The London Hospital called the joint units of epidemiology and obstetric gynaecology. I stayed with the community for some time to get a feel and then designed a questionnaire used on each and every foreigner. And then, we got an idea of what was causing the problem. Sometimes, in areas where you want to help people, the first thing to know is what the people want and their problems. You may have your ideas, but you need to go into that society and find out what the issues were. We found out the issue were quite simple, at the end of day. It was called access, that is, it was difficult for them to go from where they were because they did not understand the language of the hospitals that were near because they did not understand the sign post in England. That was all. And then we called women who would be able to go and accompany them. What did we achieve? Number one, we were able to find out what the problem was. Secondly, the research we did at that time is part of the reason why till today, while in England, if you go to the hospitals in the East end of London, you will see that they normally have signpost in various languages; they will have it in English, Bangladeshi and all other languages.

These were as a result of the research that was done and later, money was moved in there. Eventually I came to Nigeria and did the same thing. I worked with the USAID policy department, I did more or less the same thing for the whole of South-west in Nigeria at the time and from that particular research as well, we brought forward a policy again, and it was the basis of the policy we now have in place of one woman, four children, for spacing. We did it again almost the same way. If I am here, I want to serve you, I want to serve the students, I must know who is there; how many are you, what are their ages, what is their interest, what will make them happy? You know, that is the first thing I have to do. So, when they ask, ‘have I been in politics’ that is the basics of my being, of my life, those are the things I am used to because you cannot make a change if you don’t know what the change is all about. I have been used to working with systems, systems that work. In anything I put my mind to do, God has really made me succeed. The process is still there for you to see, that was 17 years ago. You see, structures, processes stand the test of time.

What informed the electrification of some communities in your district?

When I started the Senate race, I wanted to see what the issues were. It was at the communities that some of the issues were exposed. A few communities visited complained of lack of electricity. An old man said, “we don’t have light; we have contributed money, we have done so many things. For three years, we have been contributing and yet, we have not seen one minute of light”. Another said, “where we stay, we see Government House across the road and there is always light and I stay here and there is no light, you know’’. So, I made a promise and I ensured it was fulfilled. I am not one of those who make empty promises.

Considering the fact that Ogun State is ruled by APC and most of your opponents are men, what are your chances?

With due respect, I stand head and shoulders above the men in every sense of it. Is it in education, pedigree, achievement or is it in vision or in ability? Absolutely, we are not coming from the same place. If it is in terms of progress, then the difference will be clear. Everybody must try, it is a democracy. I have the experience and I also have the connections by the grace of God to be able to create things that would help the people.

If elected, what are you going to do differently?

I am going into the Senate, I am not the governor. But what you are trying to do in the Senate is to be able to enact laws and policies that would be able to enable development to come in at a faster rate in every area. There are several areas; I look at education, we need to be able to provide more qualitative education, and I am talking about qualitative education in every sense of its ramification, not only in terms of the three As, but in terms of ethics, values, comfort, exposure, we need to have these.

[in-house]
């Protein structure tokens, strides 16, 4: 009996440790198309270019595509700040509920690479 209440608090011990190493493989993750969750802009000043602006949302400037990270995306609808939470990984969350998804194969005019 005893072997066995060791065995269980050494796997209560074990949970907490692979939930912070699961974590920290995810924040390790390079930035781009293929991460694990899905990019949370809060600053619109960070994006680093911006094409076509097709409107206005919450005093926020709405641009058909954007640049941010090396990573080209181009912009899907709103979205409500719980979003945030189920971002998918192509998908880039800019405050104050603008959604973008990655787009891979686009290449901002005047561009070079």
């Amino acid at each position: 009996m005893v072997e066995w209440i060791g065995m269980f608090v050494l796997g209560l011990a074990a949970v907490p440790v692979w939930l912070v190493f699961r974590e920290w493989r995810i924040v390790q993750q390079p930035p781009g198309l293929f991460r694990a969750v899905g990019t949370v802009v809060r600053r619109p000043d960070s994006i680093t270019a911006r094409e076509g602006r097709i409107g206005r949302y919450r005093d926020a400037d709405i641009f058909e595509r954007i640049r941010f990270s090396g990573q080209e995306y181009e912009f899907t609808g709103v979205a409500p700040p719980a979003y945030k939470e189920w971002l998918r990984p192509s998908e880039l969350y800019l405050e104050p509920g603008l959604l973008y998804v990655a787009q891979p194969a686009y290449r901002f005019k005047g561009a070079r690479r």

Number two, for women, we are trying to be in the vanguard because we are still few and still struggling. It is an uphill task, but if we make laws and policies that give us soft landing, it will make it easier for the women coming behind, for my children, for my daughters and granddaughters, for us to be able to take our rightful place.

And there are so many areas. For instance, there are basic ones like enacting laws against violence against women; there are also laws which will allow equitable distribution of places for women. This government is already doing that in the sense that the Beijing Affirmation has already been exceeded, we have 35 per cent but there is nothing wrong in us having 50 per cent, and capable women there to be able to work. If a woman is able to work hard and show her mettle, then she should stand the same chance a man has to be able to get to where she wants to go.

There is also the question of the elderly. I was very depressed a couple of years ago, I remember the latter years of my parents’ life, how we used to have struggle to try and see if they will get their rightful pension. Apart from those who rightly need to have the pension that belongs to them, we should be thinking about something like old people’s homes, soup kitchens; we should be the ones to care for them. I believe that a society that cares for its old, cares for its young, cares for its women has already won the race of civilisation and development. Those are few areas and every other area that make it comfortable. Youths, for instance, need employments; unemployment changes their personality, it causes so many other things and we cannot do these things by some populist method. We need to lay down structures in every area: industry, hospitals, etc. We need to get into issues; I am not going to run for an election based on sentiments but on things that get results that would move us forward.

Do you still believe that politics is a dirty game?

Politics is not a game for the weak or the frail, believe me. There are many areas that need to be refined in it. It challenges so many things we need to think about, it challenges justice, thinking and more. But I believe that that also does not mean that we should leave it to those whom we will complain about. If we cannot use those skills we acquire to conquer the terrain we are in, then why did we get it? Education, exposure and everything are tools for survival and by the grace of Almighty God, we will get there and we will clean the Augean table.